UN officials call for partnership between countries that send and receive migrants

UNFPA chief Thoraya Obaid

3 April 2006 – With some 200 million people living outside their home countries, more than any time in history, partnerships are needed between countries of origin and destination to maximize benefits and minimize risks in both, a United Nations meeting on population was told today.

“Perhaps more than any other issue, international migration puts into stark relief the enormous social, political, economic and cultural transformations now occurring in a world divided between excess and need,” Thoraya Ahmed Obaid, Executive Director of the UN Population Fund (UNFPA), told the UN Commission on Population and Development as it opened a one-week session at UN Headquarters in New York.

Migration is now an integral part of the economies of both developed and developing countries, she said. For industrialized countries, immigration offers a source of labour, easing the pressures brought on by declining population and a dwindling tax base. For developing nations, migration relieves unemployment and population pressure and reduces poverty through remittances sent back home.

However, many problems associated with migration need to be addressed, including disregard for the rights of migrants, their exploitation as workers, the brain drain from developing countries, trafficking in persons, reintegration of returning migrants and unmet needs for family planning that leads to poverty and undue pressure for emigration.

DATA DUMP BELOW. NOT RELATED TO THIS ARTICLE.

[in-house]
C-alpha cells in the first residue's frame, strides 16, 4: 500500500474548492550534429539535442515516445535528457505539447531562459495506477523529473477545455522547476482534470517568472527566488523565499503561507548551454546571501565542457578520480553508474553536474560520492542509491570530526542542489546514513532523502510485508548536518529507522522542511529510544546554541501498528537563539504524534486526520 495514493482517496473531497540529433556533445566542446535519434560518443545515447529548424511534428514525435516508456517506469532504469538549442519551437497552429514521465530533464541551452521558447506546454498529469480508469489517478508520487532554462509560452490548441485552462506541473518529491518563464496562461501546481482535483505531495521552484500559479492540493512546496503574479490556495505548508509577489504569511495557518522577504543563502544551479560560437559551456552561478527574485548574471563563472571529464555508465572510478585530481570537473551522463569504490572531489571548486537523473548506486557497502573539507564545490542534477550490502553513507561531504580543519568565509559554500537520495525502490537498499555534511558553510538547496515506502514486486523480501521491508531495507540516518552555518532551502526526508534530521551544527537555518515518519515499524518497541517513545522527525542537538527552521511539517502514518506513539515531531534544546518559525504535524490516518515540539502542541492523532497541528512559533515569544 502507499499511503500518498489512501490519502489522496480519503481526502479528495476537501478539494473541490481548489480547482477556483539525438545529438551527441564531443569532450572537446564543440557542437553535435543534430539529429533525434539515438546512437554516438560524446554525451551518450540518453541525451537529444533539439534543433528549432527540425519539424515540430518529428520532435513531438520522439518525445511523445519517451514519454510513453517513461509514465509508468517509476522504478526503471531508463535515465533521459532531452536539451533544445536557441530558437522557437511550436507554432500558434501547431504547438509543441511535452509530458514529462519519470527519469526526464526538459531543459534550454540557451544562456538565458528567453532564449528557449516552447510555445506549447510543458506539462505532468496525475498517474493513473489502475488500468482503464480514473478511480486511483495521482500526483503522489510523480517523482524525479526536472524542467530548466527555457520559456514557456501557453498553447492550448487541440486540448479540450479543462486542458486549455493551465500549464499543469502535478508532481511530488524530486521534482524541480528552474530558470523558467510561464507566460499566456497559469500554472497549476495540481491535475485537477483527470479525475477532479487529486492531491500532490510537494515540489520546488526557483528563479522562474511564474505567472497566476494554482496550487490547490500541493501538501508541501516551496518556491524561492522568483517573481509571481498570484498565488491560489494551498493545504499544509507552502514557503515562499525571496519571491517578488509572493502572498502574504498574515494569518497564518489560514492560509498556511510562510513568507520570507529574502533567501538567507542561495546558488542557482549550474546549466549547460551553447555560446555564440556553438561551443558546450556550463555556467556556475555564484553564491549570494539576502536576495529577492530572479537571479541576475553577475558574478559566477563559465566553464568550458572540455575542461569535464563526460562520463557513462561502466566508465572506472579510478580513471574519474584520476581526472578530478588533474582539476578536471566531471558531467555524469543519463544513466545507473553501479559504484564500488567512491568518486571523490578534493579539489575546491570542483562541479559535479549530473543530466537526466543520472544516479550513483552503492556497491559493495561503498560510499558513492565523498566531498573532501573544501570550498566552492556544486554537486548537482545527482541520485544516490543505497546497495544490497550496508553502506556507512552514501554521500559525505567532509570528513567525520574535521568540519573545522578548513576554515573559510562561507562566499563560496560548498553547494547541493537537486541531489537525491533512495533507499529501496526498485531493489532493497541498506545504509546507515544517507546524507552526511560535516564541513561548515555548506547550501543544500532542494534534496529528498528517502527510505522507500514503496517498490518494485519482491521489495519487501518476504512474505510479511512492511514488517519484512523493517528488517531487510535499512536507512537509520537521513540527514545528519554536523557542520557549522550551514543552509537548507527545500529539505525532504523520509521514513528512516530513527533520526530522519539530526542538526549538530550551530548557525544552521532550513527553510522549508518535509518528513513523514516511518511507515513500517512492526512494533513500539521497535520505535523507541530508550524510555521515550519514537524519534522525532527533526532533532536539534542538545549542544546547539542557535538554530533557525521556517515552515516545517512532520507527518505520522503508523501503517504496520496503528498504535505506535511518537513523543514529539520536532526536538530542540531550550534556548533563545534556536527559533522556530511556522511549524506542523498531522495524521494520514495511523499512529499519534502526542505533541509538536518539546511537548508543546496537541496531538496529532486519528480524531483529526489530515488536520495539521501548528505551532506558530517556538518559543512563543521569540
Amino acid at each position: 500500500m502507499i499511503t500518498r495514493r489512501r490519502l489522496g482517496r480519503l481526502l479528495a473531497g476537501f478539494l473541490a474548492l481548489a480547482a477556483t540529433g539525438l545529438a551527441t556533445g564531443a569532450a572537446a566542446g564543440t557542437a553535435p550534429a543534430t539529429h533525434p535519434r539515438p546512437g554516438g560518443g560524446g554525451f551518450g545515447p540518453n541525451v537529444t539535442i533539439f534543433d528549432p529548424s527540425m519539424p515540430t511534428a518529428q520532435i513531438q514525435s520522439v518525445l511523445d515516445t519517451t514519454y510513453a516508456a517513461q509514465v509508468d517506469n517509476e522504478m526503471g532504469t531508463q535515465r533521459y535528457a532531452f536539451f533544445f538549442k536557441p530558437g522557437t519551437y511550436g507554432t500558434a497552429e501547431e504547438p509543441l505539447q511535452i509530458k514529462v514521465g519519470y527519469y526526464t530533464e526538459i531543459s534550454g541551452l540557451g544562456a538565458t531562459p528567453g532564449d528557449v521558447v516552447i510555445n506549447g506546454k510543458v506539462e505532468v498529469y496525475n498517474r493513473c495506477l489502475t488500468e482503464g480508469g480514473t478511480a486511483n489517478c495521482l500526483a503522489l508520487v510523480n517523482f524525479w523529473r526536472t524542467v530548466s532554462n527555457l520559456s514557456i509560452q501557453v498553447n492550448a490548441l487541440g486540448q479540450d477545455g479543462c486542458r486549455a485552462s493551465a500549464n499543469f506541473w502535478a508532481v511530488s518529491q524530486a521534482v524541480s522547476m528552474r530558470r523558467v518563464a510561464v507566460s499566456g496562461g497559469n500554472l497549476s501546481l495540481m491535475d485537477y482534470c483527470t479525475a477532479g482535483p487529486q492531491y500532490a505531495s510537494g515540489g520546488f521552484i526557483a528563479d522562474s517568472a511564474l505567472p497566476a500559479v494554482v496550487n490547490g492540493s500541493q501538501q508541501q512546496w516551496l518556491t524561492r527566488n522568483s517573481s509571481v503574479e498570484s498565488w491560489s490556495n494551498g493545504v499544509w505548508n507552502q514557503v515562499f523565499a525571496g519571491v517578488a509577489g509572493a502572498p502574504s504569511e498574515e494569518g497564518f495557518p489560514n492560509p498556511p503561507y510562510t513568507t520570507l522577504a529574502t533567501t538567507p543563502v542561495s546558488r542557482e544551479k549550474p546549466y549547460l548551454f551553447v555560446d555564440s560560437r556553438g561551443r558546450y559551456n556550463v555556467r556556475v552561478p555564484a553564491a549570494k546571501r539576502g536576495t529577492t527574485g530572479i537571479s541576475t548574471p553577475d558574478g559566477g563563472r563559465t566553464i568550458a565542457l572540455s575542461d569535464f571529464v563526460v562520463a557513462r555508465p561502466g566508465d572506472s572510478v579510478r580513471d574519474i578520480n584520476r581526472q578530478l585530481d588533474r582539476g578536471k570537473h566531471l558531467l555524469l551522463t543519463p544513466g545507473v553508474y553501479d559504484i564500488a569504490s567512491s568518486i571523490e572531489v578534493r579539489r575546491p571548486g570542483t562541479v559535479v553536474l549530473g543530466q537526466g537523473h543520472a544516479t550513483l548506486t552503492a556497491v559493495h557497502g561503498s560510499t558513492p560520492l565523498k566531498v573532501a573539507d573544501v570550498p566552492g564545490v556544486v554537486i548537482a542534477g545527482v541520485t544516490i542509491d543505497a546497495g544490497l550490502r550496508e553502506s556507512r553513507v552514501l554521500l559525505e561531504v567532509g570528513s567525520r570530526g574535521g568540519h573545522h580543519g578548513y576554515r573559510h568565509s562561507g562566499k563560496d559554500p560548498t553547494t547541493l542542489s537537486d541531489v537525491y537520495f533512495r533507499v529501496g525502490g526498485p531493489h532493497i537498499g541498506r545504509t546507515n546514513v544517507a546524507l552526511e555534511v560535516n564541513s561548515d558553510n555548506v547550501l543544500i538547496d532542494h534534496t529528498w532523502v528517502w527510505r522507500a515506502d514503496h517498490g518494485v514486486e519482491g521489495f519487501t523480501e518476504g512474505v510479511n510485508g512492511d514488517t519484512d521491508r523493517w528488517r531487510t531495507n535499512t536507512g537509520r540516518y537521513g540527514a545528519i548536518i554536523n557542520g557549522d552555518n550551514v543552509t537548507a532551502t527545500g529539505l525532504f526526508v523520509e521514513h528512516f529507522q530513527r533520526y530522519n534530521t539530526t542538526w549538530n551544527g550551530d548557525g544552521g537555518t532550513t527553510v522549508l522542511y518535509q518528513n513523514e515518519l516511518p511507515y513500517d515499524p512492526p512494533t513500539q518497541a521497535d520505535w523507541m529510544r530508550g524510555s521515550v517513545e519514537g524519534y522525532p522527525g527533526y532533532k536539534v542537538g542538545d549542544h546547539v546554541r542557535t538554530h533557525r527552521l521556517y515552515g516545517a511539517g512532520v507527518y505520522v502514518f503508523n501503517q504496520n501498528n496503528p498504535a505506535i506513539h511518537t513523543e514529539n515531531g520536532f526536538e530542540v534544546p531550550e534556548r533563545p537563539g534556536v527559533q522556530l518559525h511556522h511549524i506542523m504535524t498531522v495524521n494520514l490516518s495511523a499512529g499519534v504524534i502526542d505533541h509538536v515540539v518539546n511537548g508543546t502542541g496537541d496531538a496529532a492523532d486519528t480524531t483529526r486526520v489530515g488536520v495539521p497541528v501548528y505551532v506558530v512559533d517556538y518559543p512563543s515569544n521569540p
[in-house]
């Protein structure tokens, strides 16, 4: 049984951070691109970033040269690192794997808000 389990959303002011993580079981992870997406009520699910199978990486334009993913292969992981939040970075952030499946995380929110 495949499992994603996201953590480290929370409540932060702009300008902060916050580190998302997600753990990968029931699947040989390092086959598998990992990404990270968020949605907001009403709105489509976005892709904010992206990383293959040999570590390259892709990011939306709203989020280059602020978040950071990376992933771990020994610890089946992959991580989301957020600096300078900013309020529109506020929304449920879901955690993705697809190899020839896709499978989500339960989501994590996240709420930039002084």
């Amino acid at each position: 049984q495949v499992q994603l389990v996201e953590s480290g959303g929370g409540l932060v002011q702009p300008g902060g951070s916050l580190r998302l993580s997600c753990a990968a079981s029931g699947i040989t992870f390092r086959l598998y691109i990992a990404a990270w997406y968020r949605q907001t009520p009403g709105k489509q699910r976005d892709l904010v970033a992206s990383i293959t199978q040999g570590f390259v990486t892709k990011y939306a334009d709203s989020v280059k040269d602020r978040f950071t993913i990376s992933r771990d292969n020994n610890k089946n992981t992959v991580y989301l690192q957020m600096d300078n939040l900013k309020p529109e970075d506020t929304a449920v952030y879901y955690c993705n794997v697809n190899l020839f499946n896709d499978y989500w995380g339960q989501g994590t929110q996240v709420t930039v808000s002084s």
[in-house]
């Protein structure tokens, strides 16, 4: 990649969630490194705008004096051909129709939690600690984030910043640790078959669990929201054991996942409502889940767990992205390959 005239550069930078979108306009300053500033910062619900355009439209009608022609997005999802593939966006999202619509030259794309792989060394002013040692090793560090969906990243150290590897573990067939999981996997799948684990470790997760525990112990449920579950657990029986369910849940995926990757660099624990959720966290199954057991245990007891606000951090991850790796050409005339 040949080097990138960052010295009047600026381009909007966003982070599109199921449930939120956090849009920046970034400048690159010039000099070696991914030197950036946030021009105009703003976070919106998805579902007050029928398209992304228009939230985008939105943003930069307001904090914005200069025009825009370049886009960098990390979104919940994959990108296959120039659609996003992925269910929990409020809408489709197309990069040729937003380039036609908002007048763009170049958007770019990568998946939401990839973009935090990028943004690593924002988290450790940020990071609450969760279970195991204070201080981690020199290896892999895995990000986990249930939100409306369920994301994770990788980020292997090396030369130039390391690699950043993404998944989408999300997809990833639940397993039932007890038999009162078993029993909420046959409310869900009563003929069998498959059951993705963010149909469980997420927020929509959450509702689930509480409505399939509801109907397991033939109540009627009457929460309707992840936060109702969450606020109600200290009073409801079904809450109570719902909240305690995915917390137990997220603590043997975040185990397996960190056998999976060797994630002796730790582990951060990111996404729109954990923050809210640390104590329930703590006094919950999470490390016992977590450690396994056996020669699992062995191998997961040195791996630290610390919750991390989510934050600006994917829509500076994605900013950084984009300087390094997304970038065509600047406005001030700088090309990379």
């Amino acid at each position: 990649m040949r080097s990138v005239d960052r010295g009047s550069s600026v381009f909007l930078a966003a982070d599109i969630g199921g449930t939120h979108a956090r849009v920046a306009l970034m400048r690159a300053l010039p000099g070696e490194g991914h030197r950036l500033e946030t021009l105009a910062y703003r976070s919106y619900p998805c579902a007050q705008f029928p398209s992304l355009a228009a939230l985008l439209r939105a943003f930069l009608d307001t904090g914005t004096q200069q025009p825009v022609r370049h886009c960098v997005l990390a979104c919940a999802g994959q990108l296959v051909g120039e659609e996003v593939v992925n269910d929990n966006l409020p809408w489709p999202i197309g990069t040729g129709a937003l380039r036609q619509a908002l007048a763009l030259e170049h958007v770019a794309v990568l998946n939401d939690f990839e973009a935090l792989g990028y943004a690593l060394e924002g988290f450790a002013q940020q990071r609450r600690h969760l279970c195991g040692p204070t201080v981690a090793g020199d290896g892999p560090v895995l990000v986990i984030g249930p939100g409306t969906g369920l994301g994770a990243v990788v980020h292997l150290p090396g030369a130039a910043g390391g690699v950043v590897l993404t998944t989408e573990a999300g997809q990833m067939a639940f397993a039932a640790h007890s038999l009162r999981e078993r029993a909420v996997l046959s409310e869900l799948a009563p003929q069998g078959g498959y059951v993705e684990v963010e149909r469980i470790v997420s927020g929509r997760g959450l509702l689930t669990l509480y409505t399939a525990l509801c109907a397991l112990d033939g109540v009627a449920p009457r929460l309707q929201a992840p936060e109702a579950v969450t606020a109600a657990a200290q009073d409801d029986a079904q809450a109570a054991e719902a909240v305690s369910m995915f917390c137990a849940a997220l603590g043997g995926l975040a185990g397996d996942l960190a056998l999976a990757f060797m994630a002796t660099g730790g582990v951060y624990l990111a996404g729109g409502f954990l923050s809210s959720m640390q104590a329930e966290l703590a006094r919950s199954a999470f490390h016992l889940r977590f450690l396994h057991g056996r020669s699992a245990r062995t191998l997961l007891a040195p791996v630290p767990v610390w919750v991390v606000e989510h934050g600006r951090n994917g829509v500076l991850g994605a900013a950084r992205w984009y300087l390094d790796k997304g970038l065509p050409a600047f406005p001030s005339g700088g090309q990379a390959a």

To mitigate such problems and ensure that migration beneficial for all, Jose Antonio Ocampo, Under-Secretary-General for Economic Social Affairs, advocated collaboration between both senders and receivers of immigrants.

“Indeed, to the extent that migrants can be exploited or abused with impunity, everyone loses: the migrants, the native workers that cannot compete with those who are paid exploitive wages, and the society that is tarnished by such exploitation and must confront the problems of marginalized populations,” Mr. Ocampo said.

Along with legal and fair migrant worker policies, Mr. Ocampo proposed strategies to leverage the impact of money sent home, including direct investment opportunities and the encouragement of the return of skilled human resources through more “circular” migration flows.

With its focus this session on international migration, the Commission hopes to contribute to the high-level meeting on the issue, to be held at UN Headquarters in New York on 14 and 15 September, Mr. Ocampo said.

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